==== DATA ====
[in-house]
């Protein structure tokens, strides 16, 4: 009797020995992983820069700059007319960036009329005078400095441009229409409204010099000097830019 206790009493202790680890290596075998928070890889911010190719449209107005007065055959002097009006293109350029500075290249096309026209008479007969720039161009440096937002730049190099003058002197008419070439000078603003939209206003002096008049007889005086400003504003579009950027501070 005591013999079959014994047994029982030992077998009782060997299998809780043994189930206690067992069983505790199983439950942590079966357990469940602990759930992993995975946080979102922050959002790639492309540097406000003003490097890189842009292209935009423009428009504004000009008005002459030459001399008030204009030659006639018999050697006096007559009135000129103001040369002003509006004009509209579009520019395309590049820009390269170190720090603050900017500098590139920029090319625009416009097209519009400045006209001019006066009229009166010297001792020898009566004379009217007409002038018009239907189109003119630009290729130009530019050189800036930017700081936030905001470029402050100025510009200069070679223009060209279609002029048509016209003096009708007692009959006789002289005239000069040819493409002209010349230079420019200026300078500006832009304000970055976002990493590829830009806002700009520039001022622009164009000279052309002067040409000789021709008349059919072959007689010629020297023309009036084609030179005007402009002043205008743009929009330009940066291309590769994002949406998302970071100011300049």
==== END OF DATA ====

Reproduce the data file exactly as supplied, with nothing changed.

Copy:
[in-house]
């Protein structure tokens, strides 16, 4: 009797020995992983820069700059007319960036009329005078400095441009229409409204010099000097830019 206790009493202790680890290596075998928070890889911010190719449209107005007065055959002097009006293109350029500075290249096309026209008479007969720039161009440096937002730049190099003058002197008419070439000078603003939209206003002096008049007889005086400003504003579009950027501070 005591013999079959014994047994029982030992077998009782060997299998809780043994189930206690067992069983505790199983439950942590079966357990469940602990759930992993995975946080979102922050959002790639492309540097406000003003490097890189842009292209935009423009428009504004000009008005002459030459001399008030204009030659006639018999050697006096007559009135000129103001040369002003509006004009509209579009520019395309590049820009390269170190720090603050900017500098590139920029090319625009416009097209519009400045006209001019006066009229009166010297001792020898009566004379009217007409002038018009239907189109003119630009290729130009530019050189800036930017700081936030905001470029402050100025510009200069070679223009060209279609002029048509016209003096009708007692009959006789002289005239000069040819493409002209010349230079420019200026300078500006832009304000970055976002990493590829830009806002700009520039001022622009164009000279052309002067040409000789021709008349059919072959007689010629020297023309009036084609030179005007402009002043205008743009929009330009940066291309590769994002949406998302970071100011300049």